There was a time when Sarah Lee Guthrie was a shy figure on a stage—avoiding eye contact with the audience as she sang and strummed Pete Seeger’s “Sailing Down My Golden River.”
There will be none of that reticence when the folk artist—now seasoned and poised—makes two appearances in New Jersey this month.
She will join her famous dad, Arlo Guthrie, at 8 p.m. July 19 at Cape May’s Convention Hall, and then do a solo show at 8 p.m. July 20 at The Vault at Victor Records in Berlin in Camden County.
She will also team up with her father and her brother, keyboardist Abe Guthrie, on a national “Re:Generation Tour” beginning this fall, including a show at the Mayo Performing Arts Center in Morristown in May.
How long did it take for her to be at ease before a crowd?
“All this time,” she said with a laugh in a call from her home in Massachusetts. “I’m still getting comfortable.”
In this as in many things related to her work, she refers to the wisdom of the late Pete Seeger, a close friend and mentor of the musical Guthries, who told her that if she didn’t get a little nervous before a show, something would be wrong.
And she’s OK with that.
“I think there’s something to just being available,” she said, “to never close yourself to the possibility of being more comfortable, or being better; so, I strive for that. I strive for finding the vulnerabilities and using them. I feel that I’m getting closer, but I hope I never arrive.”
Sarah Lee Guthrie, 38, emerged as a singer while working with Arlo, and her career has developed in solo gigs; shows and recordings with her singer-songwriter husband, Johnny Irion; and family combos such as the upcoming tour.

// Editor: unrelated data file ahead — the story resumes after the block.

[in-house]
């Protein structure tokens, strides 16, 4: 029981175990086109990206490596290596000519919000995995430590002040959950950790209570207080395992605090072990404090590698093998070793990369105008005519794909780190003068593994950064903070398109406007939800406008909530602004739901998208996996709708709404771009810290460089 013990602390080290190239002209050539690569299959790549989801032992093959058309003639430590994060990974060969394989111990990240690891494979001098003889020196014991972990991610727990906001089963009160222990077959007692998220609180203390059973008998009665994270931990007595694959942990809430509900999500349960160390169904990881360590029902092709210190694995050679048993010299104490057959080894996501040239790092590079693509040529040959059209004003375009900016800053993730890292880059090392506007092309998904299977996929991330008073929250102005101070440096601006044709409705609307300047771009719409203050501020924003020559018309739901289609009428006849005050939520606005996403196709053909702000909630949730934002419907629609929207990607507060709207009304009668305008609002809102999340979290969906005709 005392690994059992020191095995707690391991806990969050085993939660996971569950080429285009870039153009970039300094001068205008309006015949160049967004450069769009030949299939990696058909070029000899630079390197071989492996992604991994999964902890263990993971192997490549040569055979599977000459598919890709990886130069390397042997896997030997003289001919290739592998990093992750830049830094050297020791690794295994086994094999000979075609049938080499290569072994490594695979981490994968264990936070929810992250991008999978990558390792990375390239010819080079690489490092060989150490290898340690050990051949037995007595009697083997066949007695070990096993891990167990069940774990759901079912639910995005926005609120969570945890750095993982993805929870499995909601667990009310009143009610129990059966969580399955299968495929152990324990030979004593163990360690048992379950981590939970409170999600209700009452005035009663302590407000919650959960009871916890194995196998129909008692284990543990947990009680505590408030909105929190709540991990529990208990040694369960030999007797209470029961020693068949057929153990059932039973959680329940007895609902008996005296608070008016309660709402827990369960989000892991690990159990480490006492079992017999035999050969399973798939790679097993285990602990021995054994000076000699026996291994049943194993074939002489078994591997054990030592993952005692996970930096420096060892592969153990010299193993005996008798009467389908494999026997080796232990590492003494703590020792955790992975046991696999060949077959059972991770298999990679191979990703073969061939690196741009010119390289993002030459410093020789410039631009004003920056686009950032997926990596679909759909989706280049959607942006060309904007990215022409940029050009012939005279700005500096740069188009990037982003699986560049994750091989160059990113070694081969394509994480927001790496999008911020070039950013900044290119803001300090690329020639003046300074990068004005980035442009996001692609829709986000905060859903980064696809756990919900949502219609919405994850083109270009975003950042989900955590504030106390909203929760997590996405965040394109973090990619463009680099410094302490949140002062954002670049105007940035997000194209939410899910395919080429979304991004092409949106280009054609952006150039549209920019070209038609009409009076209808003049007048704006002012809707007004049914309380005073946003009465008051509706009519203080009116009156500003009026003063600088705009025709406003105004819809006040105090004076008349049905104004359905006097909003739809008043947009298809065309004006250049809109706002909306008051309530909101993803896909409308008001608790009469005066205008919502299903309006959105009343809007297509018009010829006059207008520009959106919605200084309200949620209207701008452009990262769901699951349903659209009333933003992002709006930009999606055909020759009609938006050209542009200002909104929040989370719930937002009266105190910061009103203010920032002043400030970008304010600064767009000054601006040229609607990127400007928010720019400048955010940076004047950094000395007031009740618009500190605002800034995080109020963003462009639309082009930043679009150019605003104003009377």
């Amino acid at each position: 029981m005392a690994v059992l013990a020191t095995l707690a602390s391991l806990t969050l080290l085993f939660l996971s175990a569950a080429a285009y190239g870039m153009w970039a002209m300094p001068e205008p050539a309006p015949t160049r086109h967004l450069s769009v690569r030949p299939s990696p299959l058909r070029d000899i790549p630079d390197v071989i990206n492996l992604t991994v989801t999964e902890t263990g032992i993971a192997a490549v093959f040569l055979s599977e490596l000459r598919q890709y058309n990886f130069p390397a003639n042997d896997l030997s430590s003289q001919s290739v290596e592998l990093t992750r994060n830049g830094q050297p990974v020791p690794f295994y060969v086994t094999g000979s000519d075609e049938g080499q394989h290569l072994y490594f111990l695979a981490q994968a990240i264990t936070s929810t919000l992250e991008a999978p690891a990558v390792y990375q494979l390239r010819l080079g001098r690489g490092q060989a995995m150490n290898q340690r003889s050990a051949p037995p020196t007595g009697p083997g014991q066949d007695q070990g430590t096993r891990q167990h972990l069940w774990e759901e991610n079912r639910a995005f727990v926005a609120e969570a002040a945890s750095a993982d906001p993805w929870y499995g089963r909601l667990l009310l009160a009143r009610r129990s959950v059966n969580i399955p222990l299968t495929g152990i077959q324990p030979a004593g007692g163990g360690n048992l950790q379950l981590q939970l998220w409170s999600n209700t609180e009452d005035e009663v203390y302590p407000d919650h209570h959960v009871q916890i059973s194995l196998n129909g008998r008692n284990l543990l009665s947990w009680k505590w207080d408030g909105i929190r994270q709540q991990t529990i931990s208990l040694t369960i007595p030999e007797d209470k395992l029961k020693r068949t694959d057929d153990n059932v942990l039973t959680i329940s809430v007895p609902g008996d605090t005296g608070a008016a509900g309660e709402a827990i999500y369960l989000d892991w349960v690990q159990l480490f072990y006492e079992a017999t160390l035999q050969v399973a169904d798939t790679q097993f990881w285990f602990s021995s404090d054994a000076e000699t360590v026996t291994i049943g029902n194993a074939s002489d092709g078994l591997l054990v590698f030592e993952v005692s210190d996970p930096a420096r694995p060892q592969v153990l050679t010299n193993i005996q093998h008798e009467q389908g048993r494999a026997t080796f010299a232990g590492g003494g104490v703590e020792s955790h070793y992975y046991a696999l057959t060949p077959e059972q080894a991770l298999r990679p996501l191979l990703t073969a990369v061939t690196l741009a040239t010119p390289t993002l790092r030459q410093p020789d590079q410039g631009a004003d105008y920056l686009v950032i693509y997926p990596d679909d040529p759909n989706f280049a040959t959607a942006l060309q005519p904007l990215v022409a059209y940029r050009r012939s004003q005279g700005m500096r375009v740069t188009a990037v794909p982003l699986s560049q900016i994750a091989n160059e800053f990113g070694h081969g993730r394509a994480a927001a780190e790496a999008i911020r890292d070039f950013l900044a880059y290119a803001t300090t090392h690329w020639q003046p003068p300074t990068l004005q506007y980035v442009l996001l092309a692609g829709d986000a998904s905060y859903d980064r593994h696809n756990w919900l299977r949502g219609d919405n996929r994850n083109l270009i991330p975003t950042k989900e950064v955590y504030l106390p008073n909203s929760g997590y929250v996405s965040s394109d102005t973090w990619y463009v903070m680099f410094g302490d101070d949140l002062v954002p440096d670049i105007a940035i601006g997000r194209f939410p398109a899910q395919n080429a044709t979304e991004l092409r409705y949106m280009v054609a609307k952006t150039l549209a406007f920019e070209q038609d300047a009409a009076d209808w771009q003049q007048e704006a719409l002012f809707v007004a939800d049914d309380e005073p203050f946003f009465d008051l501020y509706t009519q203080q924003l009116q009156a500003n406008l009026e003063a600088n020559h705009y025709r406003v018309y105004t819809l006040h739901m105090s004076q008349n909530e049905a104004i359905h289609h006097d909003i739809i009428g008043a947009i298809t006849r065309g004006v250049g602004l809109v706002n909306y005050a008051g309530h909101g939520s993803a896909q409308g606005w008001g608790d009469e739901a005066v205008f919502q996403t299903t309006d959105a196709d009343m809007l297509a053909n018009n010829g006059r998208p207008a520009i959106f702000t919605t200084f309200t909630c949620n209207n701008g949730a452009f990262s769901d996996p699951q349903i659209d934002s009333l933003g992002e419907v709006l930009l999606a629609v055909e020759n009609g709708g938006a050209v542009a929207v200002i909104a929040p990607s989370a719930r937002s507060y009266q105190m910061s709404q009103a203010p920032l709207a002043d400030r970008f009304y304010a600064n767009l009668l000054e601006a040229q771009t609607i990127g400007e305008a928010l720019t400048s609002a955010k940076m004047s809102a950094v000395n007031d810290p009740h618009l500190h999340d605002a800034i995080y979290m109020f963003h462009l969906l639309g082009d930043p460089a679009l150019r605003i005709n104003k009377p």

Indeed, at times the whole Guthrie family—dad, siblings, children, and grandchildren—have crowded the stage.
And while Sarah Lee works on developing herself as a writer, singer, and musician, she says she is fortunate to be doing it within the context of a close-knit family.
“The music is definitely a part of it,” she said, “to have that sacred space, the stage, where we can let go of our egos and our selves and be completely transparent to the audience and to our family members.
“The more we can be real among each other, the closer we get, because there’s nothing to hide, no deception.”
Guthrie does not take for granted the opportunities she and her brother and sisters, Annie and Cathy, have had to appear with their father in venues like Carnegie Hall.
“Dad has been so gracious,” she said. “A lot of singer-songwriters would never let their children on stage, especially to make the mistakes that we’ve made.
“We sang out of tune, we played out of tune, but he was never one to turn to us and make us feel bad about it. He just threw it off as not a big deal, and that allowed us to grow without fear.”
Arlo Guthrie likes to joke during his concerts that he and his ensemble haven’t prepared and don’t know what they’re going to play next.
However true that may be, Sarah Lee says she is a bit more structured
“I have what I call the master list,” she said, “so I don’t go blank. I also have an outline. I know what I like to do in the beginning, middle, end.
“Still, I don’t like anything set in stone, because I like to flow with the energy.”
Working out a program with Arlo, she said, is a kick for her.
“We have a fun time making set lists with each other. We have an understanding of the journey of the show. Just doing this with him, I have learned so much. I ask, ‘What ride are we going to take tonight, Dad?’ ”
Cape May Convention Center - 714 Beach Avenue, Cape May, NJ 08204 Phone: (609) 884-9565
The Vault at Victor Records - 150 S. White Horse Pike, Berlin, NJ 08009 Phone: (844) 802-2557
Unreserved/Standing Room: $15; Reserved: $25
Preferred seating, Pre-show meet, greet, and with the artist; guided tour: $40